The decision to include ‘Nude’ on this album, after ten years gathering dust (and mystique), proved inspired and marks the point at which Radiohead started becoming more comfortable looking back on their legacy. In its official form, it’s just agonisingly beautifully. Yorke’s nasal vocal, by turns dejected, sinister and angelic, is consoled only by the Greenwood brothers’ bubbling bass and rusted guitar, but as the the song ascends to its finale it sheds its skin to reveal its celestial glory.
Apart from the eminently skippable ‘Faust Arp’, In Rainbows’ remaining five tracks are all masterpieces that have aged superbly, revealing further layers without having their impact dulled. It’s just an album stacked with moments that will never leave you:
On first listen, ‘Weird Fishes/Arpeggi’ left a lot to be desired. It sounded quite pedestrian to my ears, but it builds to a glittering crescendo of overlapping guitars that can only be described as overwhelming. I remember seeing it performed at Reading in 2009 and just hearing Ed O’Brien shout wordlessly into the void gave me chills.
‘All I Need’ has that threatening two-note bassline stalking the listener. It sounds as threatening as ‘Like Spinning Plates’ or ‘There, There’ but relents slightly when a wistful xylophone comes in. Static fades in and out adding to the menace, but then Yorke starts hammering away at the piano and the song keeps opening up until it’s all a gorgeous, warm blur.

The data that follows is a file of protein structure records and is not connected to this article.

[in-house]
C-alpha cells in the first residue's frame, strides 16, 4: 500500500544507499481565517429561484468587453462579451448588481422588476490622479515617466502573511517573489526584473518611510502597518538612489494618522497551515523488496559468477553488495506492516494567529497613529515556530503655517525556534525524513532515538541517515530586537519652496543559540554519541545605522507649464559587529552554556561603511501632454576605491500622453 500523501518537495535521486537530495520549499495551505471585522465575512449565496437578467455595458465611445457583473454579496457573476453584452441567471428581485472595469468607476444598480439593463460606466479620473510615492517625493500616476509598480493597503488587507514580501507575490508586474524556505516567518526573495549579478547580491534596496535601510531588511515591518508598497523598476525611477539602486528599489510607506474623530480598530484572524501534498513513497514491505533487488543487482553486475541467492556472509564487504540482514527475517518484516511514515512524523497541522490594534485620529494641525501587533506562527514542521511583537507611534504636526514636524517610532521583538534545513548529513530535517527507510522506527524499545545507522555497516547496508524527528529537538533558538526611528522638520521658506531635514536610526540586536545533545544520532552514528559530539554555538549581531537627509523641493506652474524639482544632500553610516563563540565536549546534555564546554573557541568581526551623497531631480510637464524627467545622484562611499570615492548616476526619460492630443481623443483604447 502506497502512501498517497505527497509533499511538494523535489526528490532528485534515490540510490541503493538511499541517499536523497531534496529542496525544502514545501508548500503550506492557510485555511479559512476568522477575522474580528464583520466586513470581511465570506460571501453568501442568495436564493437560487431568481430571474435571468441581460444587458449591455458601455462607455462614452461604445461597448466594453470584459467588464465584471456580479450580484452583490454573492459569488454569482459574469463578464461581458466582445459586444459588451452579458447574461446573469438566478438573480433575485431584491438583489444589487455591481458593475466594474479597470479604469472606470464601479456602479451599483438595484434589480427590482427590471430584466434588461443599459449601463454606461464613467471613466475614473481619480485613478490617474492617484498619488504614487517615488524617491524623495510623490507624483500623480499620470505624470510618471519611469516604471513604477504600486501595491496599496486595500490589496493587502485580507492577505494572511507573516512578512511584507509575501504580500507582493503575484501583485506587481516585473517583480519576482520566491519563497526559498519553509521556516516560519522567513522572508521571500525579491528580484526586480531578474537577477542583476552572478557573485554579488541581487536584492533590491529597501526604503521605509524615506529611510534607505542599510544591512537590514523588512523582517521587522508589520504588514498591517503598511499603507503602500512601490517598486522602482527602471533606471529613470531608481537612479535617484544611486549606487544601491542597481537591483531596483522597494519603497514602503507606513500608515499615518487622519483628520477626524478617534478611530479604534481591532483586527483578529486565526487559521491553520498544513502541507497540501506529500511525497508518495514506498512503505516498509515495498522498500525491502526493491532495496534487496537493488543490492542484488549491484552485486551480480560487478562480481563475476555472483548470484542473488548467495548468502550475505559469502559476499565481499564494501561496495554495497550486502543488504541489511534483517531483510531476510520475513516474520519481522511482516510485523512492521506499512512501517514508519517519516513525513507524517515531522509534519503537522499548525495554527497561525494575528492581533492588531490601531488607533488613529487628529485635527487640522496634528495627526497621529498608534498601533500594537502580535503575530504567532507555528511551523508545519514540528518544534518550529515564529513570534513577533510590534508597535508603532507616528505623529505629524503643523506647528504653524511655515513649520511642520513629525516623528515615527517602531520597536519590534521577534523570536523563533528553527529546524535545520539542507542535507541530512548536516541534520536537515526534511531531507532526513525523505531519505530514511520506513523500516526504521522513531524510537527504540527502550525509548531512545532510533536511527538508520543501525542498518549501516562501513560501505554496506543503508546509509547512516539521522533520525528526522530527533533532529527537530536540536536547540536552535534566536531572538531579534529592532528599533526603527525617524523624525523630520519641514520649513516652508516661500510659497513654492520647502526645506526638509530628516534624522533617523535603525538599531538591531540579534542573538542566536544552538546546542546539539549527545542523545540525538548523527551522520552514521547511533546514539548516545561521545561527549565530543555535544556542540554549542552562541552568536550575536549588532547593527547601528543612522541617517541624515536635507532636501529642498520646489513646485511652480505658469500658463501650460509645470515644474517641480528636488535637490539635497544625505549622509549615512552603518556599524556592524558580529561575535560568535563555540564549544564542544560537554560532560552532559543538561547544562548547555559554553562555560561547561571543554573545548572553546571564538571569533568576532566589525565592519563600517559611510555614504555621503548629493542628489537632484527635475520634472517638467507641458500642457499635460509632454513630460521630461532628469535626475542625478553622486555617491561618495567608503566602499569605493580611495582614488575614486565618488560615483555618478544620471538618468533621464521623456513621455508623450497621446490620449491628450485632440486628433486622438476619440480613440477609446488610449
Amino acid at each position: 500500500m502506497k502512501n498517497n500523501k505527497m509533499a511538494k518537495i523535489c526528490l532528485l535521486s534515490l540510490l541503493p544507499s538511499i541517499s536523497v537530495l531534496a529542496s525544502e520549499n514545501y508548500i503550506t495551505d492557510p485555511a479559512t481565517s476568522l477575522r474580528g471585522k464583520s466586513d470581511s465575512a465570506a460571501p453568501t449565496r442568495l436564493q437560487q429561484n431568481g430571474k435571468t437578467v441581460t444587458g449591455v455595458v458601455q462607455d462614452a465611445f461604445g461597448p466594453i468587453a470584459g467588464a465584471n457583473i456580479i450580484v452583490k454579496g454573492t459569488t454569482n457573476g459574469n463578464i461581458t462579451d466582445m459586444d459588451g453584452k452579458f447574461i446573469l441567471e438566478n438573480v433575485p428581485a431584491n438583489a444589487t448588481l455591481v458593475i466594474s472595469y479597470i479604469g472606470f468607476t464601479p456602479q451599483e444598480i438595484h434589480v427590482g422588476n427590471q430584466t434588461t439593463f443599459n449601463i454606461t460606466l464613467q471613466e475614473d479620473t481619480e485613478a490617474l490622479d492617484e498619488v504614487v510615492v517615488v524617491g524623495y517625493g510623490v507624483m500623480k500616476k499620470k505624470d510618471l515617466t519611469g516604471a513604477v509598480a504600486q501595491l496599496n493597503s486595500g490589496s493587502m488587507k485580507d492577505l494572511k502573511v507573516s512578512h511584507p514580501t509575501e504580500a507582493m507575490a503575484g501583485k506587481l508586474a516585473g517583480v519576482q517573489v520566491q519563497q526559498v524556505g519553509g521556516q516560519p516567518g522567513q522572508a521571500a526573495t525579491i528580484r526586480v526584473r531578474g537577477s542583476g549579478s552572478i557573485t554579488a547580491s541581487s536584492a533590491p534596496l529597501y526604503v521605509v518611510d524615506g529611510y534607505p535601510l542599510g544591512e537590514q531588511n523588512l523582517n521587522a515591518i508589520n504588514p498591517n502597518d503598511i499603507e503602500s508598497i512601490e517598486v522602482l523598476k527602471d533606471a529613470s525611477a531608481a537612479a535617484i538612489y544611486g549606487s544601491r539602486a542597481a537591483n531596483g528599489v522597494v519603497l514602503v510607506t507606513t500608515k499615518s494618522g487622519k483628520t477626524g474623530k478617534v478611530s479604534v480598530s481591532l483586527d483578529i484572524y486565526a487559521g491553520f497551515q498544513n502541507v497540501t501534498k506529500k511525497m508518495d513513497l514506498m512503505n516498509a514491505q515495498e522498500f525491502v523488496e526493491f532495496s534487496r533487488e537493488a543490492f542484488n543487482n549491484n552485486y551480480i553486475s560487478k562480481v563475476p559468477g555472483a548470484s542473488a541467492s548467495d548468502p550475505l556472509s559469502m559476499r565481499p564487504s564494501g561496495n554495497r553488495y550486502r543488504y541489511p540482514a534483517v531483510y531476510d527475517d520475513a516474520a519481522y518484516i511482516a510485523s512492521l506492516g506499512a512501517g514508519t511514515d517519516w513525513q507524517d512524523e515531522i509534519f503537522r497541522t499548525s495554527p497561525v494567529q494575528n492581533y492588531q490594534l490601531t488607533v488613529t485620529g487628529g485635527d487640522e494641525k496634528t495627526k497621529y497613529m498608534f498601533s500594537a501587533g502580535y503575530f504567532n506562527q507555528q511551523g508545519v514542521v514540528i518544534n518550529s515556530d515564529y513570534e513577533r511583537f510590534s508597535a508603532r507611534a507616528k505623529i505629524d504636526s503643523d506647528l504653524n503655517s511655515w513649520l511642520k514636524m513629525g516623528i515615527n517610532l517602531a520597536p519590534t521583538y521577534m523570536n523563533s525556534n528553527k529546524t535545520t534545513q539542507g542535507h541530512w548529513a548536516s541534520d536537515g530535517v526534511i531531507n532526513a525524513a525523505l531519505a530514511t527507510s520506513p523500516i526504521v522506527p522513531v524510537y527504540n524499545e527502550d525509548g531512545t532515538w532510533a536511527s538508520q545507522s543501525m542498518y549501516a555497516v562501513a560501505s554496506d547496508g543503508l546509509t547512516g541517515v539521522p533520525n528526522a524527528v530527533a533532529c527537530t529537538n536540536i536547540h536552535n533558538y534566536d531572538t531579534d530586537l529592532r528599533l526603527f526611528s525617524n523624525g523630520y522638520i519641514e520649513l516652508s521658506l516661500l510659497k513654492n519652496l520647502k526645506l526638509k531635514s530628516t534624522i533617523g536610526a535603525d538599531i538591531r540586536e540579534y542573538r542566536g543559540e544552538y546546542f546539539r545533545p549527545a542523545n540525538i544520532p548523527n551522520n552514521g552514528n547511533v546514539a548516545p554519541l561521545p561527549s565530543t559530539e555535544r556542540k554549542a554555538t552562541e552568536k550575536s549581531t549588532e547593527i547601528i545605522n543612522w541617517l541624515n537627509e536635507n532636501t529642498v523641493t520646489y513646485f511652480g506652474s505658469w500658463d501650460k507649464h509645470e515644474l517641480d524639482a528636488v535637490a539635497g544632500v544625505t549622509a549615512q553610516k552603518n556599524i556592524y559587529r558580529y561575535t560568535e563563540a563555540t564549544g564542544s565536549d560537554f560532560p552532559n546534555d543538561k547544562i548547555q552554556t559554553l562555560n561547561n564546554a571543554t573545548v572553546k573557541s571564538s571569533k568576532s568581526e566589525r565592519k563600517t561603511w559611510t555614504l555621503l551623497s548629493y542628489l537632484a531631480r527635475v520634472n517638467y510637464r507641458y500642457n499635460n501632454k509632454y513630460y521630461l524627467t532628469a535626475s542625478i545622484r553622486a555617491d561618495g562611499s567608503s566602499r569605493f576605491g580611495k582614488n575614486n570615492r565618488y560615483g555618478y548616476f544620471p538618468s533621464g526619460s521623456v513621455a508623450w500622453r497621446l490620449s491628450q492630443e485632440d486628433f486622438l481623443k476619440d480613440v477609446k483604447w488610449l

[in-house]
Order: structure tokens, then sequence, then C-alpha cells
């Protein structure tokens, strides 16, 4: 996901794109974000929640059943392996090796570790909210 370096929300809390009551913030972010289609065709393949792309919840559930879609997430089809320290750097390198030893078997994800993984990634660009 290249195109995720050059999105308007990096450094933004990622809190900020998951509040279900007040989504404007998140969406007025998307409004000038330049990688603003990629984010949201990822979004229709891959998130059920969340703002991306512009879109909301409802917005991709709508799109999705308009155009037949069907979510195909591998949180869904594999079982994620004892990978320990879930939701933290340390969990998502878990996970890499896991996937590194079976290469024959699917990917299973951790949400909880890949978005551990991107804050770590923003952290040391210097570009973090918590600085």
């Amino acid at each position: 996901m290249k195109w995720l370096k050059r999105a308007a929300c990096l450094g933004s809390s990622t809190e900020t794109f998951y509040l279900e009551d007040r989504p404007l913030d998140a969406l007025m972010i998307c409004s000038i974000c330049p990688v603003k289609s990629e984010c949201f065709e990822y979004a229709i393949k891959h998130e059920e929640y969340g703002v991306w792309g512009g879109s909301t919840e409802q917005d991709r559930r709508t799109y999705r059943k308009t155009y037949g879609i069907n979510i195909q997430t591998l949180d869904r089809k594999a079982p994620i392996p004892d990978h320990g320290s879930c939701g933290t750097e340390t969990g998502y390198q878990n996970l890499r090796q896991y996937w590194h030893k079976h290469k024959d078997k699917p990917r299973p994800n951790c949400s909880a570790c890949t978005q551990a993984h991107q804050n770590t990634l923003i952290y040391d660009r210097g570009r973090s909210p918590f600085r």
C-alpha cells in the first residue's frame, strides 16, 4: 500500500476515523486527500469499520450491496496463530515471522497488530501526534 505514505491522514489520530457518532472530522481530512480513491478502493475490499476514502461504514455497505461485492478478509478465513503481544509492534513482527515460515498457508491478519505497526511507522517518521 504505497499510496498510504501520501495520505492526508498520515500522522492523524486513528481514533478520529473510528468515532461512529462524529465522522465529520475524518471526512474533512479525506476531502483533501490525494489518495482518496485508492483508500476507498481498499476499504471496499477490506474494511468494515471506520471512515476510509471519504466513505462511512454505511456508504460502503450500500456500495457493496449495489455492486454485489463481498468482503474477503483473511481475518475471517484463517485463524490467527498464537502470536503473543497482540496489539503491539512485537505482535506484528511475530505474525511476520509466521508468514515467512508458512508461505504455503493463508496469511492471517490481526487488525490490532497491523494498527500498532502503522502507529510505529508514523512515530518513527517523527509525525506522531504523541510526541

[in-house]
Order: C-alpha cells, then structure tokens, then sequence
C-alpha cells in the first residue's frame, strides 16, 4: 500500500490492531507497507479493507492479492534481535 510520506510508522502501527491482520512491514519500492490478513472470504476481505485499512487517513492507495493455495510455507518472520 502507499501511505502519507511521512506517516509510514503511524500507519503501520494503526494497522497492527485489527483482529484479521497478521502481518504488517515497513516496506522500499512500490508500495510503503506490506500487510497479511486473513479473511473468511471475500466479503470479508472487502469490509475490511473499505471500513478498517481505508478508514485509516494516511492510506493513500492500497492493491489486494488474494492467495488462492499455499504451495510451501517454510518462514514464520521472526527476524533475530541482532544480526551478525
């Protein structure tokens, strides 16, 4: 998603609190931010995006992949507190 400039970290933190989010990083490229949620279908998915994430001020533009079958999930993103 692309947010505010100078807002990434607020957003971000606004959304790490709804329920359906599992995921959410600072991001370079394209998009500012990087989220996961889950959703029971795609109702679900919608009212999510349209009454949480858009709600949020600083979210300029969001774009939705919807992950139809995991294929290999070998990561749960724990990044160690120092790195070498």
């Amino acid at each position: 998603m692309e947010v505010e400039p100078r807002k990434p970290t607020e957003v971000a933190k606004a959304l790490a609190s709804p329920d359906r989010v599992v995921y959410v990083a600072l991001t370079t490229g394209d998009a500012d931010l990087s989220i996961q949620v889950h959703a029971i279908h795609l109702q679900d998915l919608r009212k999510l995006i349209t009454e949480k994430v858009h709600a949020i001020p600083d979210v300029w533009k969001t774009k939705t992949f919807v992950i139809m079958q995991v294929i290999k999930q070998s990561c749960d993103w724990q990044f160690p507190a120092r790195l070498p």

Jonny Greenwood is on tremendous form on this album. I can only imagine his move into film score composition reignited his love for the guitar because his the arrangements are complex but never too dense and dovetail wonderfully with O’Brien and Yorke’s parts.
‘Reckoner’ is another slow-build, and Greenwood is largely in the shadow behind Phil Selway’s unmistakable percussion and Yorke’s meandering falsetto, but he’s always there in consolation. His gentle strumming combines with strings to push Yorke’s voice to that heavenly plane it reaches at the end — it’s likely the album’s true centrepiece, but who can really say?
To me the defining image from the In Rainbows era is Thom Yorke, eye-closed, performing ‘Videotape’ for producer Nigel Godrich’s From the Basement series. He has that thicket of spiky, brown hair and the heavily side-parted fringe, and he’s dressed as if he wants to camouflage himself against the studios dim, muted tones.
He looks scruffy, low-key, and it’s a scruffy, low-key song – just Yorke at the piano, repeating that four-note refrain, sorting through cherished memories. On an album that alternates between arresting simplicity and staggering intricacy, it maybe the most disarming track.
OK Computer’s 20th anniversary earlier this year turned into a carnival of rhapsodic think-pieces and podcasts, but that was an album being spoken about in an aggrandising tense since its release.
In Rainbows won’t get the same treatment, and it doesn’t invite the same treatment. It’s doesn’t diagnose society or make a zeitgeist statement; in fact, it looks inwards. It’s the sounds of a band at their peak, reconciling with themselves and continuing on regardless.